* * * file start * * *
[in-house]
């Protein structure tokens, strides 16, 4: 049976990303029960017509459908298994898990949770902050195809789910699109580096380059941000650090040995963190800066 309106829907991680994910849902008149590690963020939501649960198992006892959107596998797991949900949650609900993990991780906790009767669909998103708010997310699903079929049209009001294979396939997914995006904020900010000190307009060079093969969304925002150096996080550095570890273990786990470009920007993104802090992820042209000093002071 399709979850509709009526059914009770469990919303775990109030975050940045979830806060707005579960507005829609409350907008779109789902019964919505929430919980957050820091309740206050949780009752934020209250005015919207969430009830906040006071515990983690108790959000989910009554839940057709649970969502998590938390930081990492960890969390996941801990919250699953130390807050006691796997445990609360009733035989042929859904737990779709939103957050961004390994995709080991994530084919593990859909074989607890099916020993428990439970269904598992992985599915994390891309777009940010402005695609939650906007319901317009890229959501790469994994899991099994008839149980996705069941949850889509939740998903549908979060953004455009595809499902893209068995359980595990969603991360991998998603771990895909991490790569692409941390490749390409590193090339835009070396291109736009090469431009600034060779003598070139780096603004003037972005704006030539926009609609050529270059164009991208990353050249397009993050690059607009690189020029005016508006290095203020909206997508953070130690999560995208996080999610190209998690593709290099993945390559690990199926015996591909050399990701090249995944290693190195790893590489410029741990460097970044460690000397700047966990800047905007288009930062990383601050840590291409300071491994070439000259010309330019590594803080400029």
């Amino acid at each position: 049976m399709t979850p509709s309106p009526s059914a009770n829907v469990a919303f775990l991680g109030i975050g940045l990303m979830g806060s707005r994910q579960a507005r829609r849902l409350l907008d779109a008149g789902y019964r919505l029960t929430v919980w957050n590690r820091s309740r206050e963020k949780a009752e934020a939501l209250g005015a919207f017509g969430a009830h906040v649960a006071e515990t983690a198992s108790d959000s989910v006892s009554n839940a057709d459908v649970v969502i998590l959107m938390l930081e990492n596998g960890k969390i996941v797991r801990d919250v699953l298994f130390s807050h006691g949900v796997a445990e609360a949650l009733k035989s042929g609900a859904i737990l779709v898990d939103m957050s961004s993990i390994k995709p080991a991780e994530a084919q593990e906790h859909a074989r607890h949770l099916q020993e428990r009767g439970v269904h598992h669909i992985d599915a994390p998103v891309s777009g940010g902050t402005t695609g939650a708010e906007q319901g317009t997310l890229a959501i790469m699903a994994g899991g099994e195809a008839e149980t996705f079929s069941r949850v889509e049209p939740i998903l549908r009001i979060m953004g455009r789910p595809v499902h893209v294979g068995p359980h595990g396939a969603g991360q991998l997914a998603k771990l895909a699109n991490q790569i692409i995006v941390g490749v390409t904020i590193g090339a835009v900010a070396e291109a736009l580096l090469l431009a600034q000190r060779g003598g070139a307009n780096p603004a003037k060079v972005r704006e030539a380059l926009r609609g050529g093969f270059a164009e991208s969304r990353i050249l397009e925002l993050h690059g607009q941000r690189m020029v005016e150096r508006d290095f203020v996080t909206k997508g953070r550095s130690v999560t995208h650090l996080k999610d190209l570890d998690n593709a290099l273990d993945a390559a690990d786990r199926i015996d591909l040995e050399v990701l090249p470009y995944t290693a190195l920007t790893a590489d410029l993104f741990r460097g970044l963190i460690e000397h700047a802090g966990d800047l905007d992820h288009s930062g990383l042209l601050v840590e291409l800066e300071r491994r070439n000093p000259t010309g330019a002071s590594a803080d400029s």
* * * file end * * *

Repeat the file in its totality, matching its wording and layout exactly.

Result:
[in-house]
């Protein structure tokens, strides 16, 4: 049976990303029960017509459908298994898990949770902050195809789910699109580096380059941000650090040995963190800066 309106829907991680994910849902008149590690963020939501649960198992006892959107596998797991949900949650609900993990991780906790009767669909998103708010997310699903079929049209009001294979396939997914995006904020900010000190307009060079093969969304925002150096996080550095570890273990786990470009920007993104802090992820042209000093002071 399709979850509709009526059914009770469990919303775990109030975050940045979830806060707005579960507005829609409350907008779109789902019964919505929430919980957050820091309740206050949780009752934020209250005015919207969430009830906040006071515990983690108790959000989910009554839940057709649970969502998590938390930081990492960890969390996941801990919250699953130390807050006691796997445990609360009733035989042929859904737990779709939103957050961004390994995709080991994530084919593990859909074989607890099916020993428990439970269904598992992985599915994390891309777009940010402005695609939650906007319901317009890229959501790469994994899991099994008839149980996705069941949850889509939740998903549908979060953004455009595809499902893209068995359980595990969603991360991998998603771990895909991490790569692409941390490749390409590193090339835009070396291109736009090469431009600034060779003598070139780096603004003037972005704006030539926009609609050529270059164009991208990353050249397009993050690059607009690189020029005016508006290095203020909206997508953070130690999560995208996080999610190209998690593709290099993945390559690990199926015996591909050399990701090249995944290693190195790893590489410029741990460097970044460690000397700047966990800047905007288009930062990383601050840590291409300071491994070439000259010309330019590594803080400029």
């Amino acid at each position: 049976m399709t979850p509709s309106p009526s059914a009770n829907v469990a919303f775990l991680g109030i975050g940045l990303m979830g806060s707005r994910q579960a507005r829609r849902l409350l907008d779109a008149g789902y019964r919505l029960t929430v919980w957050n590690r820091s309740r206050e963020k949780a009752e934020a939501l209250g005015a919207f017509g969430a009830h906040v649960a006071e515990t983690a198992s108790d959000s989910v006892s009554n839940a057709d459908v649970v969502i998590l959107m938390l930081e990492n596998g960890k969390i996941v797991r801990d919250v699953l298994f130390s807050h006691g949900v796997a445990e609360a949650l009733k035989s042929g609900a859904i737990l779709v898990d939103m957050s961004s993990i390994k995709p080991a991780e994530a084919q593990e906790h859909a074989r607890h949770l099916q020993e428990r009767g439970v269904h598992h669909i992985d599915a994390p998103v891309s777009g940010g902050t402005t695609g939650a708010e906007q319901g317009t997310l890229a959501i790469m699903a994994g899991g099994e195809a008839e149980t996705f079929s069941r949850v889509e049209p939740i998903l549908r009001i979060m953004g455009r789910p595809v499902h893209v294979g068995p359980h595990g396939a969603g991360q991998l997914a998603k771990l895909a699109n991490q790569i692409i995006v941390g490749v390409t904020i590193g090339a835009v900010a070396e291109a736009l580096l090469l431009a600034q000190r060779g003598g070139a307009n780096p603004a003037k060079v972005r704006e030539a380059l926009r609609g050529g093969f270059a164009e991208s969304r990353i050249l397009e925002l993050h690059g607009q941000r690189m020029v005016e150096r508006d290095f203020v996080t909206k997508g953070r550095s130690v999560t995208h650090l996080k999610d190209l570890d998690n593709a290099l273990d993945a390559a690990d786990r199926i015996d591909l040995e050399v990701l090249p470009y995944t290693a190195l920007t790893a590489d410029l993104f741990r460097g970044l963190i460690e000397h700047a802090g966990d800047l905007d992820h288009s930062g990383l042209l601050v840590e291409l800066e300071r491994r070439n000093p000259t010309g330019a002071s590594a803080d400029s």